Too Many Job Openings by 2018 According to New Study
Given the current state of the US economy (and national unemployment rate of nearly 10%), it's almost ludicrous to entertain the possibility that there will be TOO MANY job openings by the year 2018.
I mean, almost every available job opening these days is greeted by dozens, even hundreds, of applications. After all, there are currently five times as many people looking for work as there are total number of job openings in the United States.
However, according to a recent study conducted by Barry Bluestone and Mark Melnik of Northeastern University (and sponsored by Civic Ventures and the MetLife Foundation), there will be an avalanche of job openings in less than a decade due to the aging population of the United States.
Baby boomers are currently in their 60s and are looking to retire soon, despite the recent downturn in the economy. While there are certainly a large number of boomers who have had to delay their retirement plans due to their declining net worths, the majority will still be looking to retire over the next decade or so.
The baby boomers are a big percentage of our society, and the study asserts that there won't be enough people to fill all of their vacated jobs.
The study goes on to say that a "shifting age distribution to older Americans" will result in "substantially reduced labor force participation". As a result, jobs will continue to go unfilled as there won't be enough younger people (25 to 54) to take over the positions left vacant by older folks (55+).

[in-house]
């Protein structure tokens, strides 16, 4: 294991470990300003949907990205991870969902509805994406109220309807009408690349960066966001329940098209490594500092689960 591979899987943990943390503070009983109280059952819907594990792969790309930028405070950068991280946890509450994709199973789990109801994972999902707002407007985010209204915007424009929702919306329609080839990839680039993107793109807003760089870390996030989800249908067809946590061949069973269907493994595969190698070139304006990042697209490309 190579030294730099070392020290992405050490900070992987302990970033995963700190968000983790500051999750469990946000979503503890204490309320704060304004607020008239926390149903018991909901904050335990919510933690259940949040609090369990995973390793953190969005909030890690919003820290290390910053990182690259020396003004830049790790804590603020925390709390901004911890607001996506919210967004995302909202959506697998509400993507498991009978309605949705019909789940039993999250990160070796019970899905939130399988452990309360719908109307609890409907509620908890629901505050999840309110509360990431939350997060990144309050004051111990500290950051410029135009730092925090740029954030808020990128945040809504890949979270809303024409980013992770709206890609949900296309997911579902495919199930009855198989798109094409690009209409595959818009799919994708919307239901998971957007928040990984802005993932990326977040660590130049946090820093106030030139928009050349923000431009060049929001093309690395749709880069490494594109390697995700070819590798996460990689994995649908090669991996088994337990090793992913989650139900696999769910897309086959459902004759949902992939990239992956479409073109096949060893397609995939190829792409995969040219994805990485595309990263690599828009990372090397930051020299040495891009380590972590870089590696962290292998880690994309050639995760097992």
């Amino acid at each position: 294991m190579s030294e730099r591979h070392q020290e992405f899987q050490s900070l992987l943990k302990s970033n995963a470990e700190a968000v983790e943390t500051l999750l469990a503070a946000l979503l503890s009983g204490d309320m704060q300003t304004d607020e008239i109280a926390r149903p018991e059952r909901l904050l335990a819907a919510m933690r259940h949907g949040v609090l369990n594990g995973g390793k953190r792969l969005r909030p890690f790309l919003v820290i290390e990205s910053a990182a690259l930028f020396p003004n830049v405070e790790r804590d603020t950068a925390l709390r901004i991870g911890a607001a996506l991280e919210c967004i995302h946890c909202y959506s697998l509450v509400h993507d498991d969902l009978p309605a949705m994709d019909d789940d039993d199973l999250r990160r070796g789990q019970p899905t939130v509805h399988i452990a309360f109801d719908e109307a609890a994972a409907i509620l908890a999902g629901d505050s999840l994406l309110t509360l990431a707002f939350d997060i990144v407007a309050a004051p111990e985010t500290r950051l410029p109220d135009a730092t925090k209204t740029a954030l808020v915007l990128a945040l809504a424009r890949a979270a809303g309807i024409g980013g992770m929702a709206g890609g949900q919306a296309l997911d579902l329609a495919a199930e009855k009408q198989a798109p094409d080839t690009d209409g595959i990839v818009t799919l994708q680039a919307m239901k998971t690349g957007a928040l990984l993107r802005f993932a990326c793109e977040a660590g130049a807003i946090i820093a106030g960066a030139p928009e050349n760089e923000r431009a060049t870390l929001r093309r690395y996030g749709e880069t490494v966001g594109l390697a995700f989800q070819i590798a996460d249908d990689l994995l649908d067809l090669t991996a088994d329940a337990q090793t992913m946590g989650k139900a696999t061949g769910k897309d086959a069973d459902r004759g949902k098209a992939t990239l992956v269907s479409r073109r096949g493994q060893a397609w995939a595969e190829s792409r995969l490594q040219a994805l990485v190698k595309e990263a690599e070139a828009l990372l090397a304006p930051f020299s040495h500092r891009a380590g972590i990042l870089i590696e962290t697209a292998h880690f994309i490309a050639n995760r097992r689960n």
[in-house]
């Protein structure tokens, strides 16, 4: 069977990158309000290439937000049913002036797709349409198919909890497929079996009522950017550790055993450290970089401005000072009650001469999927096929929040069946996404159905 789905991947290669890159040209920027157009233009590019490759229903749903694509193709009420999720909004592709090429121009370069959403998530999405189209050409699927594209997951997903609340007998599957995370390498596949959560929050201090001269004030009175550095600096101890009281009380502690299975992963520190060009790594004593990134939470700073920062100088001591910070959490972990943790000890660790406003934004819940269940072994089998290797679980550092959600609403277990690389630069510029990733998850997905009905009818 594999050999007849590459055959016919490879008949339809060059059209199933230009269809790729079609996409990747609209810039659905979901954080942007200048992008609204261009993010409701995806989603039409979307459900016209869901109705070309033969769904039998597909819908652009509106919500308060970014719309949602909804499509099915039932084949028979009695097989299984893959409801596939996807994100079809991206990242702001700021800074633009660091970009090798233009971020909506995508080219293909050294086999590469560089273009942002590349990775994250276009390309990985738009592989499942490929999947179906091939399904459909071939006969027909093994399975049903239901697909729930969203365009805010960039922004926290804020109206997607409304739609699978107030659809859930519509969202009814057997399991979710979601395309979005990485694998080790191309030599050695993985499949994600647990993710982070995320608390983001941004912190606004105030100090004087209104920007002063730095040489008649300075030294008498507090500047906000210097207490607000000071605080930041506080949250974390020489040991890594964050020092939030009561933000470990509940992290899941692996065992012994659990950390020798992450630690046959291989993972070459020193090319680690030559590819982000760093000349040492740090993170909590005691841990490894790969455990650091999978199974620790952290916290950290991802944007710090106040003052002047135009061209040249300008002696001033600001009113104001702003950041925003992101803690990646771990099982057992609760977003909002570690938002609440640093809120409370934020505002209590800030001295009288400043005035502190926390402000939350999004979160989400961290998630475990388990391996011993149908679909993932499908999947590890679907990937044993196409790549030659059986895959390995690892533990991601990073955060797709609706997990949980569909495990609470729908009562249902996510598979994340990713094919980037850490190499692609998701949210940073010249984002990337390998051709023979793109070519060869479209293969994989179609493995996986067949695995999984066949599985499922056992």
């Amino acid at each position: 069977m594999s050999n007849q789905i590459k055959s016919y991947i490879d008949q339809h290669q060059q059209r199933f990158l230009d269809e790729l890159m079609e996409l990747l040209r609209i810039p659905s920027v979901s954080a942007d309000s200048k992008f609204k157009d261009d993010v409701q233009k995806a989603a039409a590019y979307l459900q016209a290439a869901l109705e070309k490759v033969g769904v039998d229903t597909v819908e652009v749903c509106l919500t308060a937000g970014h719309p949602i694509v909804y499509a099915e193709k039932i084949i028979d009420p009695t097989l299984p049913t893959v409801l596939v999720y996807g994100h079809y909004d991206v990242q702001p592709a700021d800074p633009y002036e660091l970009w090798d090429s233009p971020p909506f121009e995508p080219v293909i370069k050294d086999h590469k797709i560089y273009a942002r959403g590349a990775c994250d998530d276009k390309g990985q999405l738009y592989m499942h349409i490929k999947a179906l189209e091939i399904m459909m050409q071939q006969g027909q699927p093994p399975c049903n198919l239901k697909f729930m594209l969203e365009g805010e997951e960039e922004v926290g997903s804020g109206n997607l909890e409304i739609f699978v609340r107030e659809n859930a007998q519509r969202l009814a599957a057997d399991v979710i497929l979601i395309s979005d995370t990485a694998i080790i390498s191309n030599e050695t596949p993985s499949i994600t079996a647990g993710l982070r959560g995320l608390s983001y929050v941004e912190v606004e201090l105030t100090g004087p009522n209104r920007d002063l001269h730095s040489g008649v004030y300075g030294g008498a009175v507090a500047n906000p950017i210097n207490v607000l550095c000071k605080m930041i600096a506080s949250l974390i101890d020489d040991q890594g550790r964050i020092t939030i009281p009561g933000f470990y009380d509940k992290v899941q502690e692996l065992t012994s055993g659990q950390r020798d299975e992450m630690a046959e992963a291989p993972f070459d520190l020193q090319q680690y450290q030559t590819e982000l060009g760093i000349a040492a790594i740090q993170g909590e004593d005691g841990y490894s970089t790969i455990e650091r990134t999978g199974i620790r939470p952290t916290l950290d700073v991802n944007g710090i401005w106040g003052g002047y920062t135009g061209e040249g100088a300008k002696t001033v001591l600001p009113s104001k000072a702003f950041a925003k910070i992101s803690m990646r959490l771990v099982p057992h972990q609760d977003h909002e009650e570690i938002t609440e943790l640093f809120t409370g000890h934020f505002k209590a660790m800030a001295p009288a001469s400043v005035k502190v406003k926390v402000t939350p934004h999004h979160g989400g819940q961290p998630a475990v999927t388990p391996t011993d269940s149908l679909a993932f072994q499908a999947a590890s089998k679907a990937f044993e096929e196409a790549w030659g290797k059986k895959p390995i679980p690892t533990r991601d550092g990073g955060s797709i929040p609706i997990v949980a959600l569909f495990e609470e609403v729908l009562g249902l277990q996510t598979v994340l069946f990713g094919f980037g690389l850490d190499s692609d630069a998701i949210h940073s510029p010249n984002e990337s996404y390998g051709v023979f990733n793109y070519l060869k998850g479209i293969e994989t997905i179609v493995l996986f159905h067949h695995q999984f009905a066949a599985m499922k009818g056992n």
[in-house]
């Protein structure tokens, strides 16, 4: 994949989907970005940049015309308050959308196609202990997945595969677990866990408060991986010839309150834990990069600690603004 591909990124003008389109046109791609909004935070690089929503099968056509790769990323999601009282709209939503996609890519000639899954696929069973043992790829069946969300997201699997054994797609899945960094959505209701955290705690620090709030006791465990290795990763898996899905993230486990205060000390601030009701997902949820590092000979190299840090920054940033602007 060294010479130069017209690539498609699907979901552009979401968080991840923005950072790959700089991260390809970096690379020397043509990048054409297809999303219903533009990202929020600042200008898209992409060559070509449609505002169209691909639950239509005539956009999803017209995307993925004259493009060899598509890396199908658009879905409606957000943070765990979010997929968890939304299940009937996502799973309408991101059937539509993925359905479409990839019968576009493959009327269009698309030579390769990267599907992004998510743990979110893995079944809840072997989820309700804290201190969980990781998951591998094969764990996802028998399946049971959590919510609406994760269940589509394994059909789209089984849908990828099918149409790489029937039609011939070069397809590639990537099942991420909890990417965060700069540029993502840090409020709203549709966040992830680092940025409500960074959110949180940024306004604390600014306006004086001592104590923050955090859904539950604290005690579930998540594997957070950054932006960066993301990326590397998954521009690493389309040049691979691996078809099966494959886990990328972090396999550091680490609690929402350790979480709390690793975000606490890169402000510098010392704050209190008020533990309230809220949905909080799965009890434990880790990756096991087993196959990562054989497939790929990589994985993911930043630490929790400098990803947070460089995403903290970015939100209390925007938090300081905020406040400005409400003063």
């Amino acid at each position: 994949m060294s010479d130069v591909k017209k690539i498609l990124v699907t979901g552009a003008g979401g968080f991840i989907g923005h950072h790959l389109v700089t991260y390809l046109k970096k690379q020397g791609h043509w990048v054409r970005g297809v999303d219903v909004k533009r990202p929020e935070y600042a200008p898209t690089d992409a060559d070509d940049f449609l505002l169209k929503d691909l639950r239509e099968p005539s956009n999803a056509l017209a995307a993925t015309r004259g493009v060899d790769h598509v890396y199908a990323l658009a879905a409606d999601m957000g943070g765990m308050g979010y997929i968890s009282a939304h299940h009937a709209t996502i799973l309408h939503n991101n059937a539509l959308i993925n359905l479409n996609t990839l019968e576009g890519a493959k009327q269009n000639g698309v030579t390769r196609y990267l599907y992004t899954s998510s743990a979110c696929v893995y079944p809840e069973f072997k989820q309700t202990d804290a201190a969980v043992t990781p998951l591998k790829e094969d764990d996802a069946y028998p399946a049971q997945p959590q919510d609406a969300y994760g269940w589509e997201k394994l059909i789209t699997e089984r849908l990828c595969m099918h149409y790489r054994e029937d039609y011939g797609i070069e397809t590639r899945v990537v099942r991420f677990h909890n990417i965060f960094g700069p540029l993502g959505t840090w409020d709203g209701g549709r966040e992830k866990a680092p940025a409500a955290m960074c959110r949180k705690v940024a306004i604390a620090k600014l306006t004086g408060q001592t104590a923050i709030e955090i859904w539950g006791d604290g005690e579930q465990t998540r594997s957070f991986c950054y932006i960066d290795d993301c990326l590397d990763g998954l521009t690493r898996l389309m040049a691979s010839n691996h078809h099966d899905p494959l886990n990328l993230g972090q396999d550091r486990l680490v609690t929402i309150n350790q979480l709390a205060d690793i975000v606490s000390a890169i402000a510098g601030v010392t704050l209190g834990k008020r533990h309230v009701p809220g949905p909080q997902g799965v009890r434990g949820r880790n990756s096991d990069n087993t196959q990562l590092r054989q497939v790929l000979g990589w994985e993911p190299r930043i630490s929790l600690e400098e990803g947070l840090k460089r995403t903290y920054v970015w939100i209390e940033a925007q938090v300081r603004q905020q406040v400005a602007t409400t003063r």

Exacerbating this situation will be the expected recovery in the US economy, which will naturally result in labor shortages.
The study estimates that there could be as many as 14.6 million new nonfarm payroll jobs created between 2008 and 2018, but only 9.1 million additional workers to fill all of the new positions. This assumes that the population grows as projected and that labor force participation rates remain roughly the same.
Industries such as health care, social assistance and educational services will be particularly hard-pressed to fill all available positions, according to the study.
The study concludes by saying that employers may be forced to "enhance their jobs to attract older workers to fill them", and that this will be necessary in order to "assure continued economic growth and to provide the critical social and government services on which we all depend."
The bottom line - younger generations need to take advantage of this downturn in the labor markets to upgrade their skills, as it sounds like there could be a dramatic uptick in the number of job openings in the US over the next decade or so.
Source: WSJ.com - Will Retiring Boomers Lead to Too Many Open Jobs by 2018?
Filed under: The Economic Meltdown